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Board of Ordnance: War Department Fleet (Britain)

Last modified: 2004-11-13 by rob raeside
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War Department Fleet

A banner of the shield of the Ordnance Board Seal

[A banner of the shield of the Ordnance Board Seal] by Martin Grieve

A banner of the shield of the Ordnance Board Seal; possibly the flag of the Master General. On 30th July 1806 the shield was registered with the College of Arms.
"Azure, three Field-Pieces in Pale Or, on a Chief Argent three Cannon Balls Sable." To it were added: "Crest - Out of a Mural Crown a Dexter Hand holding a Thunderbolt all proper"; together with the motto : "Sua Tela Tonanti." and supporters, "On either side a Cyclops, in the exterior hand of the Dexter a Hammer, in that of the Sinister a Pair of Forceps resting on the shoulder of each respectively all proper."
David Prothero, 18 September 2004

Ordnance ensign 1801-1855; War Department ensign 1855-1864

[Ordnance ensign 1801-1855; War Department ensign 1855-1864] by Martin Grieve

The shield, its colours now defined, continued as the badge on the Red Ensign. The registration of the arms was later found to be deficient and a new Earl Marshall's
Warrant was issued on 16th May 1823. The change concerned only the crest; "Out of a mural crown, argent, a dexter cubit arm the hand grasping a thunderbolt, winged and in flames, proper". The incorrect crest was to become the badge on the ensign of the Submarine Mining Service, and the revised crest the badge on the ensign of the Royal Engineers.
David Prothero, 18 September 2004

War Department ensign 1864-1890

[War Department ensign 1864-1890] by Martin Grieve

Due to its poor performance during the Crimea War the Board of Ordnance was dissolved in 1855, its ships becoming the War Department Fleet based at Woolwich, Portsmouth, Chatham and Devonport. The ensign remained unchanged until 1864, when British maritime flags were re-organised, and ensigns of Public Offices changed from Red to Blue. The Ordnance shield gained a red border to separate the blue ground of the shield from the blue field of the ensign.
David Prothero, 18 September 2004

War Department jack 1868-1890

[War Department jack 1868-1890] by Martin Grieve

A white-bordered Union Jack was designated the jack for Public Service vessels, but changed in 1868 (see note) to a square version of the ensign. J. Steeple wrote in a Mariner's Mirror article that the white-bordered Union Jack of Ordnance had the Ordnance shield in the centre, but this seems to me, to be unlikely.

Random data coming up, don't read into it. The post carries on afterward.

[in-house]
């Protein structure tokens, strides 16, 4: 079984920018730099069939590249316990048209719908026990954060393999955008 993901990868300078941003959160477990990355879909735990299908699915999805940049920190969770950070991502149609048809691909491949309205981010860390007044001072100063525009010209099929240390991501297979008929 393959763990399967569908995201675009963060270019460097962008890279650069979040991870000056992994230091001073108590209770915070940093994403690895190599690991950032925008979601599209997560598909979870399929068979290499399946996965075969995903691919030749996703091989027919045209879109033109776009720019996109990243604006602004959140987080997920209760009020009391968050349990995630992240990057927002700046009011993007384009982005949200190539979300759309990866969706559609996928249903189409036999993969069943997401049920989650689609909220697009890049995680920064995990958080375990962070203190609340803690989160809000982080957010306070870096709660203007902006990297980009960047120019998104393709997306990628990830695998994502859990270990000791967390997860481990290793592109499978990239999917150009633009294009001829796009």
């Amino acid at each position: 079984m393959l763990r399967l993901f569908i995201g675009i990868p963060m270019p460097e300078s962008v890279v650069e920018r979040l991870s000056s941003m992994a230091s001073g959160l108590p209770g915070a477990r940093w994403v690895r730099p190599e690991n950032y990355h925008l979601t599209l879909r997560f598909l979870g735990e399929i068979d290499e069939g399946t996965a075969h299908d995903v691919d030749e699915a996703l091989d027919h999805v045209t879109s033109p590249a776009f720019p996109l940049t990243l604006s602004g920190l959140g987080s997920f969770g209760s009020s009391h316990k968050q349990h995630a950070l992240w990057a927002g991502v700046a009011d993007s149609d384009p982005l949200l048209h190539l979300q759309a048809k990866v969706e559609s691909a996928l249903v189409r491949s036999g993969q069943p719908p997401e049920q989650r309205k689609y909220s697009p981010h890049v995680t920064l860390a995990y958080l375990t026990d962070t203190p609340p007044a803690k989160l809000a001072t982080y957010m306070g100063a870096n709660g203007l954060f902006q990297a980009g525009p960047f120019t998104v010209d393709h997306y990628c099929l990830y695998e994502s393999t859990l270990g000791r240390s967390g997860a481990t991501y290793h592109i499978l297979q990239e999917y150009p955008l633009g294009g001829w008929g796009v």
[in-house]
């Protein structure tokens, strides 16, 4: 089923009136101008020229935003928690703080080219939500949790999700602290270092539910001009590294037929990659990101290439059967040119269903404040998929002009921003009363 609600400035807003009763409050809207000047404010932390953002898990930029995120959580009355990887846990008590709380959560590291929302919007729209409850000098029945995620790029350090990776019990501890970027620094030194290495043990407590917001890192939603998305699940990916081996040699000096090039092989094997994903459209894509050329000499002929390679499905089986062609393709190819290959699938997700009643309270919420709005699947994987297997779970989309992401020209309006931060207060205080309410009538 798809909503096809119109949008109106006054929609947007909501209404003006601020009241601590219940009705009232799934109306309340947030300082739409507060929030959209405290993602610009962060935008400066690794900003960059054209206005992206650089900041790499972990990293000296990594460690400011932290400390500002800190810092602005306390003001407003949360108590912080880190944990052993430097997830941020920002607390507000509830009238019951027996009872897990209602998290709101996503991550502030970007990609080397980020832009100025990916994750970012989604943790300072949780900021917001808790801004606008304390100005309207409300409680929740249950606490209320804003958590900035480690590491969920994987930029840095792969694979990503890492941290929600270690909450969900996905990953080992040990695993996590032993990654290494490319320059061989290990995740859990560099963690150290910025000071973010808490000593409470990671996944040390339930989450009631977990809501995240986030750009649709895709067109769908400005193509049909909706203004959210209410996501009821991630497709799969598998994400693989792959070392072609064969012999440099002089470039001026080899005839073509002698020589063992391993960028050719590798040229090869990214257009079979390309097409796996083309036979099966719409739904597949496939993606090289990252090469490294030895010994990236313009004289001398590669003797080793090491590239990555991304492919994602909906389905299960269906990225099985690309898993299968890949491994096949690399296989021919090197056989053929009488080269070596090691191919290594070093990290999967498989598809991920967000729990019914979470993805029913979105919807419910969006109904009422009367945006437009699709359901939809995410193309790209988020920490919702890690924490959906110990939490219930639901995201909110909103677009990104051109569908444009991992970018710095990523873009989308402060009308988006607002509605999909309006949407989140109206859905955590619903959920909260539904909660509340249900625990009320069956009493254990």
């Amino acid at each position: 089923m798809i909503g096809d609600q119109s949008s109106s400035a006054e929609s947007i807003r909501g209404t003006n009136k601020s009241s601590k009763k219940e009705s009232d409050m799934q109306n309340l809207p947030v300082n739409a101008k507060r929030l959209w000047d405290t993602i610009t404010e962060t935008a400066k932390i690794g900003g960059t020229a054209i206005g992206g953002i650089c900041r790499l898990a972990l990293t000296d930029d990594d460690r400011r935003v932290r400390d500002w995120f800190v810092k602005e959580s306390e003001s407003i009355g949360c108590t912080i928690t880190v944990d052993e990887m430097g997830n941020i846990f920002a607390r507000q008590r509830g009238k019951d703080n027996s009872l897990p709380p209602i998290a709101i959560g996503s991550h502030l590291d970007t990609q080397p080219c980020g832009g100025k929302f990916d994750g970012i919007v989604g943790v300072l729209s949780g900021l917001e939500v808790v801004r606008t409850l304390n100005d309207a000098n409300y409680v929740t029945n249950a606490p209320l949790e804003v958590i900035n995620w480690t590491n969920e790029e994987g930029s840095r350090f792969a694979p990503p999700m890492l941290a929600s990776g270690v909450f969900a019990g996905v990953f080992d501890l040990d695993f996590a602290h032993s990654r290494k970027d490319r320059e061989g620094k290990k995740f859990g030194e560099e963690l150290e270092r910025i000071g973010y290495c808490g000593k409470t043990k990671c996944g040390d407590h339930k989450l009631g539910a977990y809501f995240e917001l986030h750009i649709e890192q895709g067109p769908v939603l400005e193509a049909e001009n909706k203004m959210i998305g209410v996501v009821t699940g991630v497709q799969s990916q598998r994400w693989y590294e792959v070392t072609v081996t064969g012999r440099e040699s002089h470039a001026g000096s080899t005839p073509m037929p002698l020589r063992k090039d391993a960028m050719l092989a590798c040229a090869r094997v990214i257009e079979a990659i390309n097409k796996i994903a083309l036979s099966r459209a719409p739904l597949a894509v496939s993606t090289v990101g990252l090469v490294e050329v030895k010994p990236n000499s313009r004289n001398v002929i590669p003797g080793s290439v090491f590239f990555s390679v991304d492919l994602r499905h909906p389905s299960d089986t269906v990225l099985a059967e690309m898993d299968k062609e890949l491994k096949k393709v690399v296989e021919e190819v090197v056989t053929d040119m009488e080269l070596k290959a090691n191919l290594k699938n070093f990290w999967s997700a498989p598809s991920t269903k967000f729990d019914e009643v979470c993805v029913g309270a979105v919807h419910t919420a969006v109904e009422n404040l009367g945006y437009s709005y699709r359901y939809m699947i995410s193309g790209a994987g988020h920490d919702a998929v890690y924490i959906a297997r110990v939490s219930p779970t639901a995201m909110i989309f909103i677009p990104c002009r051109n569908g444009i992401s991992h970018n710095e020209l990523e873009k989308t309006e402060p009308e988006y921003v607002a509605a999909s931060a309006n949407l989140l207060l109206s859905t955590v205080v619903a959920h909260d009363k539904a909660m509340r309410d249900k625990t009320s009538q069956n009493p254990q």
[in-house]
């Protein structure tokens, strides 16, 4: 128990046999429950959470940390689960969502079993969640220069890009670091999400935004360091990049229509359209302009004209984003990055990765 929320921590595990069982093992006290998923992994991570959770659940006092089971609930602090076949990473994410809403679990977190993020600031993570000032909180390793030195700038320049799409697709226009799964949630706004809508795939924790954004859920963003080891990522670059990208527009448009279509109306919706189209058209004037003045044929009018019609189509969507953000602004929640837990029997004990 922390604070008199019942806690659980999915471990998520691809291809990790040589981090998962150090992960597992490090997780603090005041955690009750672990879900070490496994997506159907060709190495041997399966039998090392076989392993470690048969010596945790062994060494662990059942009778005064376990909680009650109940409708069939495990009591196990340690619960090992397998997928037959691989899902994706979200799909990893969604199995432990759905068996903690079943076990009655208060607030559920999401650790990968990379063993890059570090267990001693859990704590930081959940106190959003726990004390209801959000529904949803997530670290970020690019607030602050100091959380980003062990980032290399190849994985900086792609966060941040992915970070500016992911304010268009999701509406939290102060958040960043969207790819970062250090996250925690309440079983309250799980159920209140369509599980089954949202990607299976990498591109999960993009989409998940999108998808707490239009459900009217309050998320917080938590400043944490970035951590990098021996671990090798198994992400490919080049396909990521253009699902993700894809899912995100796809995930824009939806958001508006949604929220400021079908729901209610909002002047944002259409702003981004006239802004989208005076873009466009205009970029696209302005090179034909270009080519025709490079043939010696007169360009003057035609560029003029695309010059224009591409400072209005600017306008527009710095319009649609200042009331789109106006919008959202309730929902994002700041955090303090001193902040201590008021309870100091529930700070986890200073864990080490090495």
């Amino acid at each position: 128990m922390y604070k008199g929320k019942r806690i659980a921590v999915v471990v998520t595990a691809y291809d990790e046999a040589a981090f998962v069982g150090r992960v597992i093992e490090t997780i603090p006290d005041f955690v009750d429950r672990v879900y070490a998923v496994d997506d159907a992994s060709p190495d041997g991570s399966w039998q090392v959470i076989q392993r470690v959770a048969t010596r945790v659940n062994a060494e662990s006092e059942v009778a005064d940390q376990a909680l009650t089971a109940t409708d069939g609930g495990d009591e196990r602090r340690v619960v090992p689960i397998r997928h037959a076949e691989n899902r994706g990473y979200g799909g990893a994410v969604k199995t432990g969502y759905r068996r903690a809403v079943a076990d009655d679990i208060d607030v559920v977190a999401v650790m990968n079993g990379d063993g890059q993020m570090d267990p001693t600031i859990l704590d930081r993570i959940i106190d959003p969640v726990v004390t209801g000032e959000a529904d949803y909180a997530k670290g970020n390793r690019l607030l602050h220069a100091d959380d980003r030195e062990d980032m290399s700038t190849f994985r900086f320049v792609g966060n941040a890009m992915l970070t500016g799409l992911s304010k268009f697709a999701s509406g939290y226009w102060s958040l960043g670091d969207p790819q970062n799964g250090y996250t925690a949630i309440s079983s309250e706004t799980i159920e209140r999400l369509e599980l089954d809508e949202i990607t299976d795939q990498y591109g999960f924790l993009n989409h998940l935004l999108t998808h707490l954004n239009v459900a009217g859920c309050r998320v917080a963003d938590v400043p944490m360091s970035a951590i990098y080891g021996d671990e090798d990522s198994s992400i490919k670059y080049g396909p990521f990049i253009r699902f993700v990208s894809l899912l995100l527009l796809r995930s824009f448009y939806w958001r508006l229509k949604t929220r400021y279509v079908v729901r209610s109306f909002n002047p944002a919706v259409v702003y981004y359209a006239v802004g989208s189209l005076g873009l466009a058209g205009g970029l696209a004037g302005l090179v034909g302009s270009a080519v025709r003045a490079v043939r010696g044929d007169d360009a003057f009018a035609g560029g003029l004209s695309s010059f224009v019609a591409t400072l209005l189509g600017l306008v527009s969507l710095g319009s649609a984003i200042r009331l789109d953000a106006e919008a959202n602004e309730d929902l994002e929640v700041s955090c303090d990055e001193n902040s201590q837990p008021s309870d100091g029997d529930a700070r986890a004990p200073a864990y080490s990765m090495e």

David Prothero, 18 September 2004

Note : 1868 might be wrong. I had assumed that it was that year because reference to a blue jack does not appear in Queen's Regulations and Admiralty Instructions until they were amended on 1st June 1868. However the Order in Council of 9th July 1864 was promulgated by an Admiralty Circular of 5th August 1864. Another Circular on Colours was issued on 23rd February 1865. I will check the two circulars at the next opportunity to see when the blue jack is first mentioned.
David Prothero, 19 September 2004

The correct date, as far as I can see, is 5th August 1864, the date of the Admiralty Circular Number 35 (Distinguishing Flags and Pennants) that announced the changes introduced by the Order in Council of 9th July 1864.

The Order in Council does not refer to jacks, but the Admiralty Circular, which amends Queen's Regulations and Admiralty Instructions, does. "Reference Chapter 2, Section XII. Colours Not Navy. Article 2. Ships and vessels in the service of any public office shall carry the Blue Ensign and a small blue flag with the union described therein, as prescribed by the said article (2), blue being substituted for red where colour is therein specified."

1st June 1868 was the date of the addenda to QR&AI that included the changes made to distinguishing flags and pennants.
David Prothero, 28 September 2004

Ordnance and Royal Artillery

Ordnance badge as used on Blue Ensign

[Ordnance badge as used on Blue Ensign] by Martin Grieve

In 1888 the Army Service Corps, formed in 1869, was made responsible for supply and transport, and took over the War Department Fleet. The Ordnance badge which appeared in the Admiralty Flag Book of 1889 described as ' War Office ', was amended on 14th September 1891 to read ' War Office : Ordnance and Royal Artillery '.

The Ordnance Ensign was retained for ' boats manned by crews of Royal Artillery or Army Ordnance Corps ', though it probably saw little further use. A 1944 War Office minute observed that, ' the RA and RAOC ensign is rarely, if ever, flown on duty. ' In view of this it seems unlikely that there were any Blue Ensigns with the badge as amended in 1945, when the direction of the cannon was reversed, and when the background colour may have been changed from dark blue to light blue. Last known use of this ensign was on land at the Proof and Experimental Establishment, Eskmeals, in Cumbria.
David Prothero, 19 September 2004

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